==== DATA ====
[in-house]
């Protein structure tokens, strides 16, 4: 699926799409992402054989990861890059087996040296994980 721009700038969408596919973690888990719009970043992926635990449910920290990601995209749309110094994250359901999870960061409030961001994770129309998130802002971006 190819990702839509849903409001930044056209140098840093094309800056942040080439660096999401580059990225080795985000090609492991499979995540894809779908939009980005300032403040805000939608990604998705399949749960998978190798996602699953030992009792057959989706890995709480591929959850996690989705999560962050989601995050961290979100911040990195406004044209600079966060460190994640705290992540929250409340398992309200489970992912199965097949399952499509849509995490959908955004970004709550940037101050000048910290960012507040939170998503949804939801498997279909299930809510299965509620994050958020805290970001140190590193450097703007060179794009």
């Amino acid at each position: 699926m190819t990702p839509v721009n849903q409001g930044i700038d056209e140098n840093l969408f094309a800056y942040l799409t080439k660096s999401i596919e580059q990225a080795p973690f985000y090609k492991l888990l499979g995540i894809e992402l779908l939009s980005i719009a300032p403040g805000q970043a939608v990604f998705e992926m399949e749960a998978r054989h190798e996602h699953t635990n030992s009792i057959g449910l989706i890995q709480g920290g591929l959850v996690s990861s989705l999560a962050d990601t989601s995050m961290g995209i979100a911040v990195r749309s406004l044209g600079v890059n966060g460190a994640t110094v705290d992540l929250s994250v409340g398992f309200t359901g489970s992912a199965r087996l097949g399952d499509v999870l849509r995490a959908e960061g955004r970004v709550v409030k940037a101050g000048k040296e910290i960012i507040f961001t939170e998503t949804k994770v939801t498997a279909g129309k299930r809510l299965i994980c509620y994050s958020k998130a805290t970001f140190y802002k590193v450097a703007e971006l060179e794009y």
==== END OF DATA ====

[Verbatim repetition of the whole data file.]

[in-house]
């Protein structure tokens, strides 16, 4: 699926799409992402054989990861890059087996040296994980 721009700038969408596919973690888990719009970043992926635990449910920290990601995209749309110094994250359901999870960061409030961001994770129309998130802002971006 190819990702839509849903409001930044056209140098840093094309800056942040080439660096999401580059990225080795985000090609492991499979995540894809779908939009980005300032403040805000939608990604998705399949749960998978190798996602699953030992009792057959989706890995709480591929959850996690989705999560962050989601995050961290979100911040990195406004044209600079966060460190994640705290992540929250409340398992309200489970992912199965097949399952499509849509995490959908955004970004709550940037101050000048910290960012507040939170998503949804939801498997279909299930809510299965509620994050958020805290970001140190590193450097703007060179794009």
């Amino acid at each position: 699926m190819t990702p839509v721009n849903q409001g930044i700038d056209e140098n840093l969408f094309a800056y942040l799409t080439k660096s999401i596919e580059q990225a080795p973690f985000y090609k492991l888990l499979g995540i894809e992402l779908l939009s980005i719009a300032p403040g805000q970043a939608v990604f998705e992926m399949e749960a998978r054989h190798e996602h699953t635990n030992s009792i057959g449910l989706i890995q709480g920290g591929l959850v996690s990861s989705l999560a962050d990601t989601s995050m961290g995209i979100a911040v990195r749309s406004l044209g600079v890059n966060g460190a994640t110094v705290d992540l929250s994250v409340g398992f309200t359901g489970s992912a199965r087996l097949g399952d499509v999870l849509r995490a959908e960061g955004r970004v709550v409030k940037a101050g000048k040296e910290i960012i507040f961001t939170e998503t949804k994770v939801t498997a279909g129309k299930r809510l299965i994980c509620y994050s958020k998130a805290t970001f140190y802002k590193v450097a703007e971006l060179e794009y």